Ute guests honored at county historical society’s meeting

Nearly 50 people attended the quarterly luncheon of the Rio Blanco County Historical Society, including Lynn Lockwood, Bev Steinman, Joe Sullivan, Ethel Starbuck, Ellene Meece and Kerry Cesspooch, vice president of the Uintah-Ouray Historical Society and a descendant of Colorow. The luncheon, titled; “Honoring White River Ute Heritage,” was held in the Old West Heritage Cultural Center in Meeker, and a conversation about ways to pass on stories to our children and how to collaborate our heritage was positive. One idea was to have a memorial horseback ride between Fort Duchesne, Utah, and Meeker.

Nearly 50 people attended the quarterly luncheon of the Rio Blanco County Historical Society, including Lynn Lockwood, Bev Steinman, Joe Sullivan, Ethel Starbuck, Ellene Meece and Kerry Cesspooch, vice president of the Uintah-Ouray Historical Society and a descendant of Colorow. The luncheon, titled; “Honoring White River Ute Heritage,” was held in the Old West Heritage Cultural Center in Meeker, and a conversation about ways to pass on stories to our children and how to collaborate our heritage was positive. One idea was to have a memorial horseback ride between Fort Duchesne, Utah, and Meeker.
Nearly 50 people attended the quarterly luncheon of the Rio Blanco County Historical Society, including Lynn Lockwood, Bev Steinman, Joe Sullivan, Ethel Starbuck, Ellene Meece and Kerry Cesspooch, vice president of the Uintah-Ouray Historical Society and a descendant of Colorow. The luncheon, titled; “Honoring White River Ute Heritage,” was held in the Old West Heritage Cultural Center in Meeker, and a conversation about ways to pass on stories to our children and how to collaborate our heritage was positive. One idea was to have a memorial horseback ride between Fort Duchesne, Utah, and Meeker.
MEEKER I The Rio Blanco County Historical Society had hoped to have a nice luncheon and conversation about their shared heritage with the Ute guests who came to the quarterly meeting on Sunday afternoon. But, they never dreamed it would be such a transparent and rich dialogue from both sides of the topic. The unity was tangible and heartfelt.

With close to 50 people in attendance who not only came from Meeker but also Rangely, Craig and Glenwood Springs, an open and informal and inspiring dialogue took place.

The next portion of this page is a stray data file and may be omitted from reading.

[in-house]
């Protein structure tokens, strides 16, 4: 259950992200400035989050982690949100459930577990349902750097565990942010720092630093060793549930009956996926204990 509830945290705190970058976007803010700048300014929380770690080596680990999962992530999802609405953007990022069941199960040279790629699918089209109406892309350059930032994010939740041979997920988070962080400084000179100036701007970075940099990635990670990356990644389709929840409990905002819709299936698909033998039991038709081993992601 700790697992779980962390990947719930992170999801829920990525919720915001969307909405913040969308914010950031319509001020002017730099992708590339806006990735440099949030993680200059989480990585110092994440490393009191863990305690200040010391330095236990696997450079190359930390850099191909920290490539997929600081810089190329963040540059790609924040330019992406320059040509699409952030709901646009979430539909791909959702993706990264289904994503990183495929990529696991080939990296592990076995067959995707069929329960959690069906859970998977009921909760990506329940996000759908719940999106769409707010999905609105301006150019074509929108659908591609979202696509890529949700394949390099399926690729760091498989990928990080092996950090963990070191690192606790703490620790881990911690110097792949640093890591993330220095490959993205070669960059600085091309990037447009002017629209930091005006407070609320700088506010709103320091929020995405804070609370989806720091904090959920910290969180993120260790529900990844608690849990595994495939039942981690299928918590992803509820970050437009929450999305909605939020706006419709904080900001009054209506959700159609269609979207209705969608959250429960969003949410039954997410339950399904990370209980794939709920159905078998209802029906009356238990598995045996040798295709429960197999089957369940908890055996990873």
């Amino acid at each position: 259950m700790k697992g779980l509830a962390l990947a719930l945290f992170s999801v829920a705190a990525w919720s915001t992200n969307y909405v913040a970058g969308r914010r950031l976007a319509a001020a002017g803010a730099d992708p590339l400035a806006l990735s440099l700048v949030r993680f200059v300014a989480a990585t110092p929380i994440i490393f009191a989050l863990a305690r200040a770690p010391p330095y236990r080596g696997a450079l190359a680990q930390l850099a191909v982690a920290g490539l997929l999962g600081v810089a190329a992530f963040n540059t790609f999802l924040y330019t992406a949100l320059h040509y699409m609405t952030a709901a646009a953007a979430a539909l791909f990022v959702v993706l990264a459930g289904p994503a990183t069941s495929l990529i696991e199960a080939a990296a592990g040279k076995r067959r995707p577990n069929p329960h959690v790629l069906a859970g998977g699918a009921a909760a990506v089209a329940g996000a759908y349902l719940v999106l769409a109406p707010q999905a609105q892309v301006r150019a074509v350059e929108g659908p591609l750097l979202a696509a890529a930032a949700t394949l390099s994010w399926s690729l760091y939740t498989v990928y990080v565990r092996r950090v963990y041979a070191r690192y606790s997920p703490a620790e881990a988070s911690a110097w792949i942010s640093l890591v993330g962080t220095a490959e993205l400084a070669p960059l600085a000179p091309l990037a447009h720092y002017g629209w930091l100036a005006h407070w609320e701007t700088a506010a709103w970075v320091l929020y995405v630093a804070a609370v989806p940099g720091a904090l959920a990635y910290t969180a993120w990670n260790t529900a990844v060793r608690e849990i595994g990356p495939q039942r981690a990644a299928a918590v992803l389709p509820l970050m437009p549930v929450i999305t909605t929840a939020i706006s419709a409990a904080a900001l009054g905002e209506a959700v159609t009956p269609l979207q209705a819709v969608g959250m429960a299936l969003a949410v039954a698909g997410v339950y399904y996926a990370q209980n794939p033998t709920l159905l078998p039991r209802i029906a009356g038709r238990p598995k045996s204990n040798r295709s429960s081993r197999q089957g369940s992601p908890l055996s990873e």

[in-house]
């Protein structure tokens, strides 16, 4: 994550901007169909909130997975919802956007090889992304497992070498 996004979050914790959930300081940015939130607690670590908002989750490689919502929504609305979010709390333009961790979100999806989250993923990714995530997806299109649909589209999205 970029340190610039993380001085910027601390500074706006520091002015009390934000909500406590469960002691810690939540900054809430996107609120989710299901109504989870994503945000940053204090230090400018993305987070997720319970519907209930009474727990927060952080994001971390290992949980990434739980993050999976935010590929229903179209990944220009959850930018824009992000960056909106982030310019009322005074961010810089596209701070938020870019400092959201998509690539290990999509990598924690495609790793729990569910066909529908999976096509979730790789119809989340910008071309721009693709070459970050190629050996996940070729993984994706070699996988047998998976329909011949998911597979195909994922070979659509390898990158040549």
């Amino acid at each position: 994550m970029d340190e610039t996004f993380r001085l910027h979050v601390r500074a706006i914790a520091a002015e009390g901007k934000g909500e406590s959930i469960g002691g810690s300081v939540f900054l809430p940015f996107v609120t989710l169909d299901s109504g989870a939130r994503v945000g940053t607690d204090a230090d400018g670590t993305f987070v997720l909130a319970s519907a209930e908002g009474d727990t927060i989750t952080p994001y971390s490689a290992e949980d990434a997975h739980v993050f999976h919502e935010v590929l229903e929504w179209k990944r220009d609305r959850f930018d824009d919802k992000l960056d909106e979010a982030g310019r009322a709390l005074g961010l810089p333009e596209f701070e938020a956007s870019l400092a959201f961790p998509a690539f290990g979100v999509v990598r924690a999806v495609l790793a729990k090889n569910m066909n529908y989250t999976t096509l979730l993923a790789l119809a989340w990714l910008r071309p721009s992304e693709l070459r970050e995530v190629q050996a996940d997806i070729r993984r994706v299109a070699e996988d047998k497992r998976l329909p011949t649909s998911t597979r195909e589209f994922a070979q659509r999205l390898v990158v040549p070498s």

Adelbert Tavashuts, the original guest speaker, had a family emergency, so the vice president of the Uintah-Ouray Historical Society, Kerry Cesspooch, a descendant of Colorow, traveled to Meeker with another Ute friend, Justin, to be the spokesperson for her people.
Lynn Lockwood, who has been a friend to the Ute people on several projects for more than 10 years, helped facilitate the conversation.
As Cesspooch told about her mother (who has now passed) being a true leader and teacher in the Fort Duchesne area, she shared how she now feels the responsibility has been passed on to her to keep her culture alive. She easily shared stories with the engaged group about her people, and those in attendance shared their own stories how their families had been friends with the Ute Indians and had helped each other.
Everyone agreed we probably have lots more positive stories that could be shared and how it would benefit the children to have these written for future information.
Another idea emerged that it would be extremely meaningful to the Ute people if the citizens from Rio Blanco County would visit Fort Duchesne and learn the Ute culture through the events and dances they schedule throughout the year.
The most momentous idea that came from the conversation of how to collaborate our heritage was to organize a horseback ride from Meeker to Fort Duchesne. It would be three- to four-day historical journey and a time of remembrance for when the Utes exited the Shining Mountains and traveled to Utah.
It was a general consensus that the camaraderie and sharing of this kind of time together would be transforming. With deep emotion, Cesspooch said, “This concept feels not only humanly important but spiritually significant as well.”
Everyone left with more knowledge and understanding of each other and a hope to expand that knowledge in the future.

1 Comment

  1. This warms my heart and soul! It is so wonderful to see two groups of people get to know each other in a welcoming and peaceful environment. We can never have too many friends! Very happy for both the citizens of Rio Blanco County and the Northern Utes. May your children and your children’s children become great friends and have many happy times together!

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